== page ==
When Parvesh Java started the Con Brio festival two years ago to celebrate German composer Robert Schumann’s birth bicentenary, he had no idea it would be such a success. Directing the festival for the third time, Java promises that this year has more in store for music lovers than ever before.
“There’s something for everyone,” he says, referring to the line-up he has planned over the coming week, till July 15. As always, it is a combination of concerts and a piano competition.
When Java approached Anthony Gomes from music store Furtados with the idea of the festival two years ago, Gomes was keen to sponsor the event. But he also wanted to include a competition for pianists in the country in memory of his father John Gomes. This year, the winner gets to take home an Essex Upright piano worth over Rs 5,30,000.
A pianist himself, Java has been inviting his teacher, Canadian pianist, Paul Stewart, to perform for the past three years. “It is tradition for him to kick off the festival. He is one of the most talented soloists out there,” reveals Java. Stewart will be performing solo at the opening ceremony of the festival today. This will also serve as a sort of orientation for the contestants. “There are seven contestants from across the country.
In June, Karl Lutchmayer (a fellow pianist) and I travelled to Pune, Delhi, Bengaluru, Chennai and Mumbai. Out of 30 pianists we have picked these seven semi-finalists,” he elaborates.
Java is most excited about the evening of July 13. Celebrating legendary composer John Cage’s 100th birth anniversary, the concert will showcase a diverse and eclectic range of music styles. “Cage was highly influenced by Eastern philosophy, so it is fitting to have western classical music with an eastern twist. We’ll be playing Balinese music, Goan folk songs, Japanese music, stuff from East Russia — it’ll be a bit bizarre,” laughs Java. He will be performing during this concert too and promises that there’s going to be a surprise in store for the audience.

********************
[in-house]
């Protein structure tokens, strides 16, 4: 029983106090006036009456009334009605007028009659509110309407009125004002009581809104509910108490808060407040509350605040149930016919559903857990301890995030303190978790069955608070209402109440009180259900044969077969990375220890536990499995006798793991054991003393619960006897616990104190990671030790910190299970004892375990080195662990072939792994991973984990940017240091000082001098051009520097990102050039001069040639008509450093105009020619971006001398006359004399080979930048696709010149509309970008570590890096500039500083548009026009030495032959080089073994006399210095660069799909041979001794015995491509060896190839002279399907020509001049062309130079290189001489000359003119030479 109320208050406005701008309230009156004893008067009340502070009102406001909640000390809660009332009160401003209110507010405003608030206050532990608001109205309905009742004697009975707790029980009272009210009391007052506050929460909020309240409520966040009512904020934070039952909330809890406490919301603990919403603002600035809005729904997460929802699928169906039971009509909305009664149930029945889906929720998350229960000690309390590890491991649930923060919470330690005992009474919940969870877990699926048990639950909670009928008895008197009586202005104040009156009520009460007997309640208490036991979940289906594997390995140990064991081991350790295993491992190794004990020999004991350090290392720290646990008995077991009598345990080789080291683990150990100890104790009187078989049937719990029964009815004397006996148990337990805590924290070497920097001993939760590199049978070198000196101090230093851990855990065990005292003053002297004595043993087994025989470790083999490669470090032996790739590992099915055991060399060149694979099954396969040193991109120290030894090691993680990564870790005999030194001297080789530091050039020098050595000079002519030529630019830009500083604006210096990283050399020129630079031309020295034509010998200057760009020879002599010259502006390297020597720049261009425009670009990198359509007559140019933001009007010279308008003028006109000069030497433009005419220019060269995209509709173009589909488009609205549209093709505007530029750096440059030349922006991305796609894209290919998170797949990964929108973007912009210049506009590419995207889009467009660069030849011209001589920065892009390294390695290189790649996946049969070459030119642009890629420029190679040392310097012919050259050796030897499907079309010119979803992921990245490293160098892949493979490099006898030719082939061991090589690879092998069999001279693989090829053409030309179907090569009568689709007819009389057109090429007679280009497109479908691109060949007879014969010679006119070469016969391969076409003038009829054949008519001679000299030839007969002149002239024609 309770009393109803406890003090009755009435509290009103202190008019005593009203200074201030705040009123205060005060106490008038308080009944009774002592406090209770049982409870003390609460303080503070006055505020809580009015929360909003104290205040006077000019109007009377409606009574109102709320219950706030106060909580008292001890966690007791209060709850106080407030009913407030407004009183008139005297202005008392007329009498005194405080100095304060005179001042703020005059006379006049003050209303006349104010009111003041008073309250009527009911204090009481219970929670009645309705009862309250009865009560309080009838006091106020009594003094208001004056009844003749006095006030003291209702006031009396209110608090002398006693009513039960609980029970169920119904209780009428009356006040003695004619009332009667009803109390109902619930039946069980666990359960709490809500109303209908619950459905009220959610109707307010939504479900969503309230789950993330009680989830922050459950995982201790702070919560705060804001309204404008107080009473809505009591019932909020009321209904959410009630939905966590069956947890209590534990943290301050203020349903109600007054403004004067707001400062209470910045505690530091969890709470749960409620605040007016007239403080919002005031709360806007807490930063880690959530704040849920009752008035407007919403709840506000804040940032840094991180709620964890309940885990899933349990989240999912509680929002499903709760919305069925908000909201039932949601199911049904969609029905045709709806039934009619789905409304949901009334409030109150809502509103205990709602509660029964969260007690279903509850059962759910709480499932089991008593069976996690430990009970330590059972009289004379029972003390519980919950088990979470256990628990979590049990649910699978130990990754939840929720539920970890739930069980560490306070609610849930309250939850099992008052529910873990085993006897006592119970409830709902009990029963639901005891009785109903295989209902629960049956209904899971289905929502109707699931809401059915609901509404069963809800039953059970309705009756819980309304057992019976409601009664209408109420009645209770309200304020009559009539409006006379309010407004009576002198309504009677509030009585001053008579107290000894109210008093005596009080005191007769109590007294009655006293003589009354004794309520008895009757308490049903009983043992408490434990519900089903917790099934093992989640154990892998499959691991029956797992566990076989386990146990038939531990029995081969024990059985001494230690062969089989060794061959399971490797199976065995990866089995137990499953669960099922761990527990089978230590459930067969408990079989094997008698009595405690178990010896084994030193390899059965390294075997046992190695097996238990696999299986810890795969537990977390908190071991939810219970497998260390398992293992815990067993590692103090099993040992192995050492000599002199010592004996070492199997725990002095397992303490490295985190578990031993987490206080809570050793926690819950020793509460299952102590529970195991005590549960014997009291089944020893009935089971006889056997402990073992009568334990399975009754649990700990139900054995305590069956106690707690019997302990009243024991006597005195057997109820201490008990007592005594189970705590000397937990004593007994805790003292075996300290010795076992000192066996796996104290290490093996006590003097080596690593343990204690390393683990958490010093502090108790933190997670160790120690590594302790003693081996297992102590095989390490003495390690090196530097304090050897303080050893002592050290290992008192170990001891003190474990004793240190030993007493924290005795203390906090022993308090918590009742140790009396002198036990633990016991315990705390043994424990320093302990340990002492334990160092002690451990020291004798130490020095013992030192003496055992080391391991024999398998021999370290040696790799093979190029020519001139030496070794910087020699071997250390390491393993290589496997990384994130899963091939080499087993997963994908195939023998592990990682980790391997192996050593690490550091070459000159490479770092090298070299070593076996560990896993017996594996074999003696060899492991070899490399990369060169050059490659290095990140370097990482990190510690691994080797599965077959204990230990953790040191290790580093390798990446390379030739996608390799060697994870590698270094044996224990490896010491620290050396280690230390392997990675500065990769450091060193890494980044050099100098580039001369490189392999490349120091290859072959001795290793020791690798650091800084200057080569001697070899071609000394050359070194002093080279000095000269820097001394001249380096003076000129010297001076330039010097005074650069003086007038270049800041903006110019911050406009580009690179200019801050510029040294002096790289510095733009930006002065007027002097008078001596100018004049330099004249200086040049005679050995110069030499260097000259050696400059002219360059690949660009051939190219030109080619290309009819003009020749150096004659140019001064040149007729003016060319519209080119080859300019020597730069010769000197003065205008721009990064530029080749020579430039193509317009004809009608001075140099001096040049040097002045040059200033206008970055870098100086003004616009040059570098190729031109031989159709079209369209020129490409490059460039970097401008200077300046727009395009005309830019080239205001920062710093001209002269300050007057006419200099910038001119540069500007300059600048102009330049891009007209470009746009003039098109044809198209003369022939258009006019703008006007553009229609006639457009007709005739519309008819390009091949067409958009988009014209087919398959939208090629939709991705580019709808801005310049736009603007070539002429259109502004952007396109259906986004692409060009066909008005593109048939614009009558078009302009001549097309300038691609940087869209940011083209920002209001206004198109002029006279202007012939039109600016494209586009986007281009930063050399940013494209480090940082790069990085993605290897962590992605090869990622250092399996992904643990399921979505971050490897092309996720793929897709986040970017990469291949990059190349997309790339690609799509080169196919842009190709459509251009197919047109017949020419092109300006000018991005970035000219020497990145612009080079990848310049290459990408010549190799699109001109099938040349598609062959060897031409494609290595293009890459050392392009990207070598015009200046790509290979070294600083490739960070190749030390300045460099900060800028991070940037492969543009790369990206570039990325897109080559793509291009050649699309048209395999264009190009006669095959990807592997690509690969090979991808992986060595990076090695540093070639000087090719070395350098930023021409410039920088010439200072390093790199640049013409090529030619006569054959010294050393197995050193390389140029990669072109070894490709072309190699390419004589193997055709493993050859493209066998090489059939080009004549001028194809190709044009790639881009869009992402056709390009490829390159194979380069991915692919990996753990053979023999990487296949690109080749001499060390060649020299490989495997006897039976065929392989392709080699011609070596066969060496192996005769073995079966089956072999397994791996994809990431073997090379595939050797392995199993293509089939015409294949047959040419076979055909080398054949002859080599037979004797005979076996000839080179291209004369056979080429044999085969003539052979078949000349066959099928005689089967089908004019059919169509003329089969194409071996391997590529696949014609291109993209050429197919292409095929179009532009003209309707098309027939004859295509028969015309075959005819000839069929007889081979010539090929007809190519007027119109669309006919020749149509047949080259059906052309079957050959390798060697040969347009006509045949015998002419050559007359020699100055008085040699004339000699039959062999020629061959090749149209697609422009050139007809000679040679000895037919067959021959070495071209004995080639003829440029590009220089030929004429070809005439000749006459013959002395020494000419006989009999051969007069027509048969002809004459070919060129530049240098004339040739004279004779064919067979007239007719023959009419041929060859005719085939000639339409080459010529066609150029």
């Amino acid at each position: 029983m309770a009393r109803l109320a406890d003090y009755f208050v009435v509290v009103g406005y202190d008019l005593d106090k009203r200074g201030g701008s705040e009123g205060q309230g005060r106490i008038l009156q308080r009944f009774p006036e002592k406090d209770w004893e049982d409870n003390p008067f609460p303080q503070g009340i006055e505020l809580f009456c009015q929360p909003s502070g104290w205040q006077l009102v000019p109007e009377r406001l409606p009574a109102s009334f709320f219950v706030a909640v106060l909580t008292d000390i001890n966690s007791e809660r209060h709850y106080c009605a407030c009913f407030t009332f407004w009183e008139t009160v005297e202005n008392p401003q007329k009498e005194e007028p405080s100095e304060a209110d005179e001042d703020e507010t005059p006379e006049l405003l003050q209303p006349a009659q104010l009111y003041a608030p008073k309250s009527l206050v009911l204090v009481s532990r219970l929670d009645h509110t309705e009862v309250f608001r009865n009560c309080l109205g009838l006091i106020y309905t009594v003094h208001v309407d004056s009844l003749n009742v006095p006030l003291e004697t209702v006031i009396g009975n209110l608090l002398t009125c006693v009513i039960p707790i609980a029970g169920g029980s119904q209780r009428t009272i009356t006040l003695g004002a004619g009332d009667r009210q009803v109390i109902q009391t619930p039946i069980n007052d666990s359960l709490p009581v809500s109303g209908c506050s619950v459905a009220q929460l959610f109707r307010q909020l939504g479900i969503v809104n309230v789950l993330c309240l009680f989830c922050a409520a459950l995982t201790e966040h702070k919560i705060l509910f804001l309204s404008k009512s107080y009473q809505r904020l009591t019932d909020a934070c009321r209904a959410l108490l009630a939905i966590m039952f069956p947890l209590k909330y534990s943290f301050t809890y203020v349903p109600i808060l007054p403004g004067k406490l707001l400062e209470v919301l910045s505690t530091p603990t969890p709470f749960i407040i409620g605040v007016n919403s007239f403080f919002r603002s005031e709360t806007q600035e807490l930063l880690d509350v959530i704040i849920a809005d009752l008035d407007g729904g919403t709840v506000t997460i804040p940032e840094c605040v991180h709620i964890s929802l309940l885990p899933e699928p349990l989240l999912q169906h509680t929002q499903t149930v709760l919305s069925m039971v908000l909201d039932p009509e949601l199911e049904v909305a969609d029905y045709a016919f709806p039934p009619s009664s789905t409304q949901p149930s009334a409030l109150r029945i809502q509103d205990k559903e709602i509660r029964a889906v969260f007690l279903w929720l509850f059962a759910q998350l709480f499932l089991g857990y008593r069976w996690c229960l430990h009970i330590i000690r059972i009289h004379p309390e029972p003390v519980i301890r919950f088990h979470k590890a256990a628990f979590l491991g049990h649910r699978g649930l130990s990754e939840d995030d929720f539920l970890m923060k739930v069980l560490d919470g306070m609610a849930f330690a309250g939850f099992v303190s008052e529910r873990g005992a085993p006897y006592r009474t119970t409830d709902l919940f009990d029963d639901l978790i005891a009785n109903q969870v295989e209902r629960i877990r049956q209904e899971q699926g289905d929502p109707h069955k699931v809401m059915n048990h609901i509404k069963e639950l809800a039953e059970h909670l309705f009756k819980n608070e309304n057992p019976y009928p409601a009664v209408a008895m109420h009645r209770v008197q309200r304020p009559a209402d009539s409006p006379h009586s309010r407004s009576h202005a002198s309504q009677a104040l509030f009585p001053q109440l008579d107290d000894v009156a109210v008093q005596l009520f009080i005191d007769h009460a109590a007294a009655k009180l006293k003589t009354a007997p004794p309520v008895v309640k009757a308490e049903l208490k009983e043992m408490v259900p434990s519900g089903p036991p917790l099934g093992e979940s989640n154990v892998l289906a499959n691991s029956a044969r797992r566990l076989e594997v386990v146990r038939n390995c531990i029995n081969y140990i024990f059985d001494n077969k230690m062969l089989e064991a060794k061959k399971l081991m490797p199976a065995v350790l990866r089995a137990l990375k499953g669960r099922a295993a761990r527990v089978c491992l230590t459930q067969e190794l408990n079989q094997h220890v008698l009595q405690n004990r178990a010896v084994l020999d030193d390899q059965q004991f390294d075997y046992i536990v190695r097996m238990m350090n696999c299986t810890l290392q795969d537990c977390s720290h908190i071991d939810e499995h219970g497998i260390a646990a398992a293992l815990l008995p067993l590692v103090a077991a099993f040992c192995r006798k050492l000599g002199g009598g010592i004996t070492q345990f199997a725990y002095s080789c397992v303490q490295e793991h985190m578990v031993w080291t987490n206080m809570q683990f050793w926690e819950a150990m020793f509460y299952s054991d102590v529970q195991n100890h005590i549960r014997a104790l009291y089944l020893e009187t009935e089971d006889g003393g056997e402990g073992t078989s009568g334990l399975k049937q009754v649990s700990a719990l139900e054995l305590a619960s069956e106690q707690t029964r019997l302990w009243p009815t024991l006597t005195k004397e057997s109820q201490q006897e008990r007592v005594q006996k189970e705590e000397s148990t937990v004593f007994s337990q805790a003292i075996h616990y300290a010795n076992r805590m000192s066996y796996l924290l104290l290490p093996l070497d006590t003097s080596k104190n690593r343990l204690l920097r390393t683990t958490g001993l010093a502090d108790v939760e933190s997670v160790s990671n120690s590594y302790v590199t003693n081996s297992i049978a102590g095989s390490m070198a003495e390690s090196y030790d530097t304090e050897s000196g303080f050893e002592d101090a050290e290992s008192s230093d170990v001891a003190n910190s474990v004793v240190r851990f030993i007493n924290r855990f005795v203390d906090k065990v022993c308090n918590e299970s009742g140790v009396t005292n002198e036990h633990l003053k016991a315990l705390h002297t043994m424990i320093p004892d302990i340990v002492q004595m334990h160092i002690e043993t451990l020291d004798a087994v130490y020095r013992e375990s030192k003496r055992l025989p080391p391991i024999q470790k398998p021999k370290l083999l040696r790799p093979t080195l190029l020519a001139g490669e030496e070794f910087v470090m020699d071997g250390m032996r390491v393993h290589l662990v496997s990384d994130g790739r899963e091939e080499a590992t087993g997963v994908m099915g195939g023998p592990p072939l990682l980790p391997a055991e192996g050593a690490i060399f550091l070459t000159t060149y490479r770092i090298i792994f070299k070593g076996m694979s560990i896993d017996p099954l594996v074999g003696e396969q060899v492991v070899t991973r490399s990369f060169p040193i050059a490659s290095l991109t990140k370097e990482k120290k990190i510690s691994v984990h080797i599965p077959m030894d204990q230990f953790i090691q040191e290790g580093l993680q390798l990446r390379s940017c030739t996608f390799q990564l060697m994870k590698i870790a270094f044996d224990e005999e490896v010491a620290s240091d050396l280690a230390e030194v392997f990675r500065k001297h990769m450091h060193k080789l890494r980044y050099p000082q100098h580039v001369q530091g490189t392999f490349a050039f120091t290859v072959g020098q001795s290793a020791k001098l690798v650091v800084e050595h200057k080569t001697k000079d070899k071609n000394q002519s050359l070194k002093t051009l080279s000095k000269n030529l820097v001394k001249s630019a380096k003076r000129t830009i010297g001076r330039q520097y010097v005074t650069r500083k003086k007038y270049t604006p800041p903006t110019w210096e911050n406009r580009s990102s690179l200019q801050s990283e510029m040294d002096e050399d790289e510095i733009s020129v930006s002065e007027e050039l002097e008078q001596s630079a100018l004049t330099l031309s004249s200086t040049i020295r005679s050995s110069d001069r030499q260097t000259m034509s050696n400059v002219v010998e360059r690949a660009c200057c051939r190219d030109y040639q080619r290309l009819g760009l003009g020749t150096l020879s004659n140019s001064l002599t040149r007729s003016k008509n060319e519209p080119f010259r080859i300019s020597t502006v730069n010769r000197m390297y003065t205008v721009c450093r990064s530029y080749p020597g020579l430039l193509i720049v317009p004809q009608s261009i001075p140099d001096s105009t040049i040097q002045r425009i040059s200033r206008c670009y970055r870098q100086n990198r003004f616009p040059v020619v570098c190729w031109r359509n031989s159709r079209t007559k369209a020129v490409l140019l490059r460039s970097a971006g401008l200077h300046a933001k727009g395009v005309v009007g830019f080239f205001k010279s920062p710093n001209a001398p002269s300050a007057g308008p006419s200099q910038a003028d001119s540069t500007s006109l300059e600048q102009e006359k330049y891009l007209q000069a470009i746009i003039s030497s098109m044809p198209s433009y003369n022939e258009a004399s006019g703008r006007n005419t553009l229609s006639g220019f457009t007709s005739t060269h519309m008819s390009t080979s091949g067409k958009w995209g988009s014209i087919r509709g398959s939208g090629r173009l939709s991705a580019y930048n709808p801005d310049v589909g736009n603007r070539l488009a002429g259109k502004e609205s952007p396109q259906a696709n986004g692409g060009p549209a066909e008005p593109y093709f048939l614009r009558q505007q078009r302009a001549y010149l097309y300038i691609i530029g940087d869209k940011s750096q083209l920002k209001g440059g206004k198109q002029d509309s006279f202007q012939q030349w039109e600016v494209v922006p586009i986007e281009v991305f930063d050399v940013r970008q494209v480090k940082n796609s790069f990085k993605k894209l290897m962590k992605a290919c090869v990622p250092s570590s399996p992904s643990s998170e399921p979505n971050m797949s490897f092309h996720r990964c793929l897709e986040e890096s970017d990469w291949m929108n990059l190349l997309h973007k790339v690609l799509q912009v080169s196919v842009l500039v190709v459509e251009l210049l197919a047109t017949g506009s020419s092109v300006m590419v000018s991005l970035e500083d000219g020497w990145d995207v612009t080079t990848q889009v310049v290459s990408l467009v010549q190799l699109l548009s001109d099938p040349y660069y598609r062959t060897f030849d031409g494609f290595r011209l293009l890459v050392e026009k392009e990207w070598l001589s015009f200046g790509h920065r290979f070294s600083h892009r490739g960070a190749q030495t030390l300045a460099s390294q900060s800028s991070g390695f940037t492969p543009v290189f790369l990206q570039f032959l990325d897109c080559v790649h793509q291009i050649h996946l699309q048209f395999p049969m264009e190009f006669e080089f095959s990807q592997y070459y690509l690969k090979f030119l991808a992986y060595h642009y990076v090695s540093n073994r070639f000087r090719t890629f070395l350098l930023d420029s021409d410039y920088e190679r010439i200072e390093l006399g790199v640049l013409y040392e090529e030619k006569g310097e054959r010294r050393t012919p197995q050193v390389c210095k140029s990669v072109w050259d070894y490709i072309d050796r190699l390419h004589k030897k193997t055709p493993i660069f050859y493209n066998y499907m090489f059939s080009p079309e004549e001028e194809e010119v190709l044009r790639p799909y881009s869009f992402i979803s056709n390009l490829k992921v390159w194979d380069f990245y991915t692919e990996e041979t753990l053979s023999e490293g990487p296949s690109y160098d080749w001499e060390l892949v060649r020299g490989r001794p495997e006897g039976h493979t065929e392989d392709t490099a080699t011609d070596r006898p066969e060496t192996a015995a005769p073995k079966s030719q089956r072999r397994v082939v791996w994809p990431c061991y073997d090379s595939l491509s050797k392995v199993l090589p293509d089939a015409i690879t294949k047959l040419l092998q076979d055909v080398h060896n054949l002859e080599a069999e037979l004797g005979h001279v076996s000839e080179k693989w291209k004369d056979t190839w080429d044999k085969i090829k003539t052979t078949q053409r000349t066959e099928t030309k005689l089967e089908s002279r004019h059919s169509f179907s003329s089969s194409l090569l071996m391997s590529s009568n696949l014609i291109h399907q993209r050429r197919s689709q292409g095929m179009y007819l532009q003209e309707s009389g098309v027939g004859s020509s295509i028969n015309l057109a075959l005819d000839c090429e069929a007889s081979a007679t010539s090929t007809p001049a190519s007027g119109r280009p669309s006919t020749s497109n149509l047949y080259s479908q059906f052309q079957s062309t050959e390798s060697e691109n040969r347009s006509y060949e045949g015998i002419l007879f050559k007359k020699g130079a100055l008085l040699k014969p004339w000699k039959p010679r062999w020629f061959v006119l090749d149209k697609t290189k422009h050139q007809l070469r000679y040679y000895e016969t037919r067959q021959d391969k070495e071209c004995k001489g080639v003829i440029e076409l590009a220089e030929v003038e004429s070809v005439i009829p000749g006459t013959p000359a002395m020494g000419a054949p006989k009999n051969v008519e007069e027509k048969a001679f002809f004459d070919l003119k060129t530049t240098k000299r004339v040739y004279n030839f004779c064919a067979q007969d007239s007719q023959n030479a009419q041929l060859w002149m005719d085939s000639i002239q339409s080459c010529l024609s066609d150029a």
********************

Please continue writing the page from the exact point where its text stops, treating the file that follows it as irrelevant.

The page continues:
The concert on July 14 will be in honour of French composer Claude Debussy’s 150th birthday. The pieces being played will include Debussy’s rare, almost-never-performed pieces. Chelsea De Souza and Neville Bharucha, winners of Con Brio 2010 and 2011, will join two of the international pianists to perform at this concert. “This will be a quieter evening, something for the classical music lovers,” says Java.
The highlight of the festival is the concert on July 15. The evening will boast of a Concerto for four keyboards and string chamber orchestra. “I will be on stage too, playing one of the pianos. We’ll be playing a Bach piece that has never been played in India before,” explains Java excitedly. The finals of the competition will also be held on the 15th and the winner will be announced at the close of the evening.
“Con Brio, in Italian, stands for ‘with vigour’ or ‘with spirit’. It is a common musical term,” he explains. “The most important thing about this festival,” says Java, “is that it has a positive spirit and immense amount of support from the music fraternity.”
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